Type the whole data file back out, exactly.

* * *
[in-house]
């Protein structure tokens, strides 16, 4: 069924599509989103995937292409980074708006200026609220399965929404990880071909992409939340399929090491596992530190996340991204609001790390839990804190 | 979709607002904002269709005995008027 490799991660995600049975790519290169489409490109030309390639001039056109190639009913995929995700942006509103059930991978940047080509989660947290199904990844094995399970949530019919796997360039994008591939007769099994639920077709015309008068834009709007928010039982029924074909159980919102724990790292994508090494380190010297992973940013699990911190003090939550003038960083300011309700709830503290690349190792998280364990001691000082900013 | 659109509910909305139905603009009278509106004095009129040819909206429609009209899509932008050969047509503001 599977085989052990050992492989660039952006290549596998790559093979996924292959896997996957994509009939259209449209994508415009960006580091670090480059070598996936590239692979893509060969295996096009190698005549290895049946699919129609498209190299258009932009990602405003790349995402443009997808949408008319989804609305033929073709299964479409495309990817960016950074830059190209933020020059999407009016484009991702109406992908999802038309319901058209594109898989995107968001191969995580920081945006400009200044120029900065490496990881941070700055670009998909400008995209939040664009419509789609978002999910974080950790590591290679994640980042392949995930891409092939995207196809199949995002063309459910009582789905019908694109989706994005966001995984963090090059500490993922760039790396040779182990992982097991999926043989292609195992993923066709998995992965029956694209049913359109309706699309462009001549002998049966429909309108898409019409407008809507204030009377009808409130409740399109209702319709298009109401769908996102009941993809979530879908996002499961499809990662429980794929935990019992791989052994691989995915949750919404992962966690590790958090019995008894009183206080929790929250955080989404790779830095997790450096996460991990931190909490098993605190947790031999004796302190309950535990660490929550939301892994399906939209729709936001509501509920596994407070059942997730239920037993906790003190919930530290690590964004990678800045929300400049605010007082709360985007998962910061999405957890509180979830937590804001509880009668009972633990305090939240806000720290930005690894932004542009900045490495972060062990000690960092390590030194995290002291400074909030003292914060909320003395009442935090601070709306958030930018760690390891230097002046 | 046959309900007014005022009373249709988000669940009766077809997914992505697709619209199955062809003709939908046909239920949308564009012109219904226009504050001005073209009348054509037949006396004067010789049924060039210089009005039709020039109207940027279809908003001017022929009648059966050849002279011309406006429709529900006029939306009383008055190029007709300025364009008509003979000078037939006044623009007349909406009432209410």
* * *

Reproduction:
[in-house]
């Protein structure tokens, strides 16, 4: 069924599509989103995937292409980074708006200026609220399965929404990880071909992409939340399929090491596992530190996340991204609001790390839990804190 | 979709607002904002269709005995008027 490799991660995600049975790519290169489409490109030309390639001039056109190639009913995929995700942006509103059930991978940047080509989660947290199904990844094995399970949530019919796997360039994008591939007769099994639920077709015309008068834009709007928010039982029924074909159980919102724990790292994508090494380190010297992973940013699990911190003090939550003038960083300011309700709830503290690349190792998280364990001691000082900013 | 659109509910909305139905603009009278509106004095009129040819909206429609009209899509932008050969047509503001 599977085989052990050992492989660039952006290549596998790559093979996924292959896997996957994509009939259209449209994508415009960006580091670090480059070598996936590239692979893509060969295996096009190698005549290895049946699919129609498209190299258009932009990602405003790349995402443009997808949408008319989804609305033929073709299964479409495309990817960016950074830059190209933020020059999407009016484009991702109406992908999802038309319901058209594109898989995107968001191969995580920081945006400009200044120029900065490496990881941070700055670009998909400008995209939040664009419509789609978002999910974080950790590591290679994640980042392949995930891409092939995207196809199949995002063309459910009582789905019908694109989706994005966001995984963090090059500490993922760039790396040779182990992982097991999926043989292609195992993923066709998995992965029956694209049913359109309706699309462009001549002998049966429909309108898409019409407008809507204030009377009808409130409740399109209702319709298009109401769908996102009941993809979530879908996002499961499809990662429980794929935990019992791989052994691989995915949750919404992962966690590790958090019995008894009183206080929790929250955080989404790779830095997790450096996460991990931190909490098993605190947790031999004796302190309950535990660490929550939301892994399906939209729709936001509501509920596994407070059942997730239920037993906790003190919930530290690590964004990678800045929300400049605010007082709360985007998962910061999405957890509180979830937590804001509880009668009972633990305090939240806000720290930005690894932004542009900045490495972060062990000690960092390590030194995290002291400074909030003292914060909320003395009442935090601070709306958030930018760690390891230097002046 | 046959309900007014005022009373249709988000669940009766077809997914992505697709619209199955062809003709939908046909239920949308564009012109219904226009504050001005073209009348054509037949006396004067010789049924060039210089009005039709020039109207940027279809908003001017022929009648059966050849002279011309406006429709529900006029939306009383008055190029007709300025364009008509003979000078037939006044623009007349909406009432209410």